The two other PCs - the wizard and the ranger - just looked on with shock and a degree of dismay, as he had done something similar earlier that day on the Elemental Chaos which had caused a bit of mayhem, and the player weren't very surprised when I mentioned they could see something flying from the hills towards them. At first they looked like bats, but as they got closer it was clear they were too big to be bats - they were actually 4 mooncalves (3 large, 1 huge - the large stepped up from 10th level in MV2 to 14th, and the Huge unchanged from its MV2 stats).

The PCs had plenty of time to position themselves, and the ranger took cover behind some rocks while the wizard got read to Magic Missile them at range as the sorcerer continued to try and control the chaotic energies. (In the circumstances, his Cyclonic Vortex has become a zone dealing 10 damage plus 10 fire damage to any other creature that enters it - sustain move, but if he spends a standard action then he also has to make an Arcana check - what happens if the Arcana check fails isn't entirely clear, as he hasn't failed one yet!)
the sorcerer PC had been amassing chaos energy to try to infuse it into himself and/or items. This worked - he imbued himself with the Gift of Flame and also transmuted a jewelled horn the party was carrying into a Fire Horn. (Mechanically, this was resolved as an Arcana-based skill challenge while the rest of the party fought off the mooncalves who had been attracted by the chaotic forces.)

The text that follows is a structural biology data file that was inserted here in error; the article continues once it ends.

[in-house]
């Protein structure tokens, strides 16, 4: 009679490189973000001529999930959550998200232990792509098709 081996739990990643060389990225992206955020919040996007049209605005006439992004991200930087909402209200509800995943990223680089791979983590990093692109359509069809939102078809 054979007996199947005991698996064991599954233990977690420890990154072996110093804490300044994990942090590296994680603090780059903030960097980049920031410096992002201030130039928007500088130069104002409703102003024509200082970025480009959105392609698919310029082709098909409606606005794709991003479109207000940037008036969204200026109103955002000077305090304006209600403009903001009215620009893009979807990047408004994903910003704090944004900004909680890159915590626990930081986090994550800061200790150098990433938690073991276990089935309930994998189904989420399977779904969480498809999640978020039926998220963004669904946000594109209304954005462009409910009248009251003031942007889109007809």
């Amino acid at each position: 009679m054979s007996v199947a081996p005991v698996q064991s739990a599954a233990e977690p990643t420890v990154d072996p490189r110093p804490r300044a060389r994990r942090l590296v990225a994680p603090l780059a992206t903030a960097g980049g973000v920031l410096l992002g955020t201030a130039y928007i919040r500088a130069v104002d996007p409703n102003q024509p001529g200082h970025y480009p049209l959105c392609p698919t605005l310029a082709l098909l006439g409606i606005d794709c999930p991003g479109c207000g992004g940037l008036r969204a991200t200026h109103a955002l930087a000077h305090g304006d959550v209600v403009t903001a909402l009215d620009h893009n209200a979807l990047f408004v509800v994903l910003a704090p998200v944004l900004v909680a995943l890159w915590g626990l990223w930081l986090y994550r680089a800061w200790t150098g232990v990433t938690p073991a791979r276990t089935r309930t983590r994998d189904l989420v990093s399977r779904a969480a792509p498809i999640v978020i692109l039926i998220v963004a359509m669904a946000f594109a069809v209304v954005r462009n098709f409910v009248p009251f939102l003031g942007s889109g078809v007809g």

Again, level appropriate DCs were used. In any edition of D&D, what is the "objective" DC for harnessing and focusing chaotic forces in order to enchant onself and a finely-worked horn? AD&D 2nd edition had some rules for item creation, but they don't allow for this sort of spontaneity.

As a GM, there were a few relevant considerations here. First, is it genre appropriate and consistent with the prior fiction? Answer, absolutely! - earlier in the Calastryx encounter, the same PC had been using vials of pure elemental fire to (try and) power up his flying carpet as he sought to escape the pursuit of hobgoblin wyvern riders, and had failed that skill challenge (and crashed his carpet) when the fire exploded in his hands.

Second, it allowed some additional fiction to be introduced, providing colour - the mooncalves - which made the acquisition of the items non-trivial on the player resource expenditure side as well as reinforcing the chaotic and otherworldly nature of the sorcerer's magic.